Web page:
In December, the Grahamstown High Court in the Eastern Cape handed down a judgment that found that the right to a basic education could not be extended to undocumented children.
Last week, the application for leave to appeal against this judgment was dismissed, and the implications are potentially massive.
In terms of national laws and policies, certain documents must be submitted to schools when enrolling a pupil.
This includes, among other things, a copy of the child’s birth certificate or identity document and, in the case of a migrant pupil, a copy of their legal residency permit.
While temporary exemptions may be applied, in practice, where such documentation is unable to be submitted, the pupil is simply excluded from school.
The court, in handing down judgment, questioned whether undocumented children could simply “demand” to be given access to a basic education without first complying with national laws and policies.
Its conclusion was that they cannot.
The judgment, sadly, reveals a stark ignorance to the challenges facing undocumented people in the country. The situation is far more complex than sheer and willful “noncompliance”.
The debate around undocumented pupils in South Africa is often centred on considerations of migration.
First of all, basic education is a right that extends to all people, regardless of their documented or legal status.
But let’s put this aside for the moment and take cognisance of the fact that the current policy of exclusion on the basis of a lack of documentation is not actually a question of irregular migration at all.
The term ‘undocumented’ is often misperceived as a consequence of irregular migration, where, in fact, the lack of documentation affects South Africans without birth certificates, stateless people, as well as undocumented migrants.
The vast majority of pupils adversely affected by a lack of documentation are poor black pupils from predominantly rural areas.
Globally, about one fourth of children younger than five have not had their births registered and, in sub-Saharan Africa, only 43% of births are registered.
Some countries in the region have as little as 3% birth registration, and even South Africa, with the highest rate of birth registration on the continent, has an estimated unregistered population of 5%.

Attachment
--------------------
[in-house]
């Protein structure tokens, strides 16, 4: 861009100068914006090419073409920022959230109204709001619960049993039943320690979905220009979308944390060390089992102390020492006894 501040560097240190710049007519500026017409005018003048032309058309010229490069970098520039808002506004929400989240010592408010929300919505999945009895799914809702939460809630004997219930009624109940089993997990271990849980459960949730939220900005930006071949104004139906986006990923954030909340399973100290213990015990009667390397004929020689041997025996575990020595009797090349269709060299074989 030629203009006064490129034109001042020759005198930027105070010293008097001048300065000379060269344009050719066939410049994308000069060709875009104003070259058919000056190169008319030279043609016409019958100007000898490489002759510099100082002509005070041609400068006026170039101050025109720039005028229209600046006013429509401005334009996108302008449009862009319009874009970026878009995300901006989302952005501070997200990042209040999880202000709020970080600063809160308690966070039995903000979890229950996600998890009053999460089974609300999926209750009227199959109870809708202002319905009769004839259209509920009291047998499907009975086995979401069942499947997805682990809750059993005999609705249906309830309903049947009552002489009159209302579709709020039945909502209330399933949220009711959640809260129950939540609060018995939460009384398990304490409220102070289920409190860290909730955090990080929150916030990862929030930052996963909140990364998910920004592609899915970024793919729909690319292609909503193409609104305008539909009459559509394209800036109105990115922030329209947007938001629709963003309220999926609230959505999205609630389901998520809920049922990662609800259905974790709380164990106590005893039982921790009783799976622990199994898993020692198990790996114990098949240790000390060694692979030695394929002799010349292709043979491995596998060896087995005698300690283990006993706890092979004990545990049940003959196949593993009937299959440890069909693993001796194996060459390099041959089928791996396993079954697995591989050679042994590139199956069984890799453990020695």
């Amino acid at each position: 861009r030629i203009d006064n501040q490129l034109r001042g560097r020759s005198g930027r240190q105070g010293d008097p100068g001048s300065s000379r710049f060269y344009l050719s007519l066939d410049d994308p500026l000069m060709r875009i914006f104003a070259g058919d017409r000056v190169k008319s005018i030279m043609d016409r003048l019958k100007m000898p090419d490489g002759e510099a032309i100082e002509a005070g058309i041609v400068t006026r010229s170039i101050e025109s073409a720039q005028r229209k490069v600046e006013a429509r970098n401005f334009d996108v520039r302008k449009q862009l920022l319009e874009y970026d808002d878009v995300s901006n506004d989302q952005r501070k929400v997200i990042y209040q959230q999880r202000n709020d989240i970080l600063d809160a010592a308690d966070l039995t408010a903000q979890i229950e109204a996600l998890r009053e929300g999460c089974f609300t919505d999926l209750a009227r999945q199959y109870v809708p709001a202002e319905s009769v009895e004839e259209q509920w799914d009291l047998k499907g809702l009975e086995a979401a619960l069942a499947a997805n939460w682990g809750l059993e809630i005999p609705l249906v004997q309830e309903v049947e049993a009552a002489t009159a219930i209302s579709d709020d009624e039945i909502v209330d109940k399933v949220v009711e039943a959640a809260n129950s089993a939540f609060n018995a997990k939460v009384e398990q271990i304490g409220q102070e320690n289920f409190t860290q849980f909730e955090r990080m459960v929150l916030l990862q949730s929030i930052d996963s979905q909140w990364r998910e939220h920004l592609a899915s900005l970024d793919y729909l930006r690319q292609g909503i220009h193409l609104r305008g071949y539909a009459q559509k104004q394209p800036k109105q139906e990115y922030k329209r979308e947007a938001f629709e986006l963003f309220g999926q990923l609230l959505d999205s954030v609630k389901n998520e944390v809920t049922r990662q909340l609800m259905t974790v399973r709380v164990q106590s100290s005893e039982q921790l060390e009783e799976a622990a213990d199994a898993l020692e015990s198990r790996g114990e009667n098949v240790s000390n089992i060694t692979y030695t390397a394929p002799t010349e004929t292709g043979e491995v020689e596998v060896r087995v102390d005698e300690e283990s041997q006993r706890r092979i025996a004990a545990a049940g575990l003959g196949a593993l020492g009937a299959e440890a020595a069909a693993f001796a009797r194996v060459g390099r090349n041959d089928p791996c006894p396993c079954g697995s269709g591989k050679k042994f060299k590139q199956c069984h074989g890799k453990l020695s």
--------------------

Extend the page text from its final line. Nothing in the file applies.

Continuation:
So even where an argument is made around the need to comply with immigration laws, or to put measures in place to stop schools from artificially inflating pupil numbers to receive additional funding, the state’s current position on the matter, quite frankly, has failed to take key considerations into account.
The gaps in the country’s own legal and policy framework make it difficult and, at times, impossible to register the birth of a child, and late registration comes with a penalty fee that is unaffordable to many.
Assisting stateless people to obtain citizenship often takes years, and often results in costly litigation as a result of gaps in the legal system.
The immigration and asylum-seeking system is shrouded in allegations of inefficiency and corruption, while the complexity of migration is such that documentation is simply not always available.
But even this explanation is far more simplistic than the multitude of barriers that exist.
The effect of the judgment is that, where parents or guardians are unable to comply with the relevant laws to obtain documentation, the child is deprived of a basic right recognised as being at the core of development.
The court, in this matter, was incorrect when it opined that the right to a basic education, as expressed in section 29(1) of the Constitution, had not been given a clear scope and content. In fact, the right consists of a number of clearly defined elements that are recognised at domestic and international levels.
The right is compulsory, universal and immediately realisable. The right is not conditional on documentation and, even though the right can be limited, this limitation must be done in line with section 36 of the Constitution – a fact that, while referred to in the judgment in passing, was not actually applied to the facts of this case.